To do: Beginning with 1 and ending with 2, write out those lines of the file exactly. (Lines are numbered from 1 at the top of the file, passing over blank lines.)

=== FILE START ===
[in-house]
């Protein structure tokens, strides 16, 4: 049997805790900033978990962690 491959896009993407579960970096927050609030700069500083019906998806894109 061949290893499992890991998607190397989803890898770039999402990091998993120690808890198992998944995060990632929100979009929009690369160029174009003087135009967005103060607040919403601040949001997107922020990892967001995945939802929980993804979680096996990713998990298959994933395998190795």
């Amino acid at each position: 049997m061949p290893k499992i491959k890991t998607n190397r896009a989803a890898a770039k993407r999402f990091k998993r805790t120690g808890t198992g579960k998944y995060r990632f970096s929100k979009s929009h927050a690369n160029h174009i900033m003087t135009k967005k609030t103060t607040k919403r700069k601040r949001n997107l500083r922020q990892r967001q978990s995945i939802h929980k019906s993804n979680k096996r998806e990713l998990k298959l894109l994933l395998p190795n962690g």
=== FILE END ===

[in-house]
């Protein structure tokens, strides 16, 4: 049997805790900033978990962690 491959896009993407579960970096927050609030700069500083019906998806894109 061949290893499992890991998607190397989803890898770039999402990091998993120690808890198992998944995060990632929100979009929009690369160029174009003087135009967005103060607040919403601040949001997107922020990892967001995945939802929980993804979680096996990713998990298959994933395998190795």